This didn’t spoil our holiday one bit and simply proved a good opportunity to order room service and sit on our own very private and very large balcony and enjoy the silence and the twinkling lights beyond.

Its worth noting that Dubai, the second largest of the United Arab Emirates, is by its neighbours’ standards a very liberal Islamic state and the many Dubai residents who come to enjoy what the hotel has to offer in the evenings betray no signs of disapproval at the way western guests choose to relax.

The resort also scores well with its choice of restaurants, most of which manage to avoid that deadly hotel dining room atmosphere – over-lit unatmospheric carpeted carveries. We ate one of the best Indian meals we’ve ever had at a place called Nina’s, a magnificently designed restaurant that could easily give any of London’s fashionable eateries a run for their money.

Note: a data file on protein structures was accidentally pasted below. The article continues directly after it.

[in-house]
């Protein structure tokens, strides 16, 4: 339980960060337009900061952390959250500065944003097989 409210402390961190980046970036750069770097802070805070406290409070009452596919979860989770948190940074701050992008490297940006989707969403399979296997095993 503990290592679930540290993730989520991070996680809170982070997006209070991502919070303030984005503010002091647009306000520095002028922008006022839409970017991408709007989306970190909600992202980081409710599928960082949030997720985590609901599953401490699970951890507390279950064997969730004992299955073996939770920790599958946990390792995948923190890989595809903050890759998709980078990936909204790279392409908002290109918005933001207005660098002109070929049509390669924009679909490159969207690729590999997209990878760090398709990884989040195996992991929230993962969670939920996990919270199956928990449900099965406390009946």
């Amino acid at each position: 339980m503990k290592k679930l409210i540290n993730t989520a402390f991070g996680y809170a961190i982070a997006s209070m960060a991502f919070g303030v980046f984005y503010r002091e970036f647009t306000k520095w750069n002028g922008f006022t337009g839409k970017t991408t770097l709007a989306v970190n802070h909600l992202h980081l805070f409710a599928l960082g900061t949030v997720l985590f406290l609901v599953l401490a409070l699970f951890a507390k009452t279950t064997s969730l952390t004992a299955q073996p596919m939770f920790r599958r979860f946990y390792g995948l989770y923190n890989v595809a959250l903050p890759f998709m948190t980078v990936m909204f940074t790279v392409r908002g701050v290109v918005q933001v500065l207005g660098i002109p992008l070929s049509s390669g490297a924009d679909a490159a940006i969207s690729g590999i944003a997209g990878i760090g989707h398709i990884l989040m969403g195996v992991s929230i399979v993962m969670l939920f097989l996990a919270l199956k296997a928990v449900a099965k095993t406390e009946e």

At Eau Zone (yes I know the name’s duff but concentrate on the fabulous setting and the food) we sampled gulf shrimp and kobi beef from a theatrical teppanyaki grill.

Also worthy of note is a traditional Moroccan-influenced place called Tagine, and The Beachside Bar & Grill, where you must be sure to specify an outside table when you book.

Ah yes, booking ahead. It’s worth remembering that at busy times like half-term you’ll need to be organised and work out when you want to play tennis, where you want to eat and which treatments you want in the traditional hamam, or Turkish bath.

If you don’t, the whole family could end up grumpier than a toddler in Tuscany.

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June 5th, 2007
The Royal mirage, even with its one golden sculpture, is thankfully nothing like that.

Sitting within the confines of the Mirage complex and next door to The Palace is the smallest and most intriguing hotel on offer. The Residence & Spa sits back from the beach, nestling behind abundant foliage and almost hidden from view, A member of the prestigious Leading Small Hotels of the World group, it’s described as an ‘intimate sanctuary for those who wish to languish in comfort.

The Residence & Spa has suites and 32 ‘prestige’ rooms. Each has a sea view private balcony or garden. Unlike the rest of the resort, guests from the two other hotels aren’t allowed to come and use the facilities.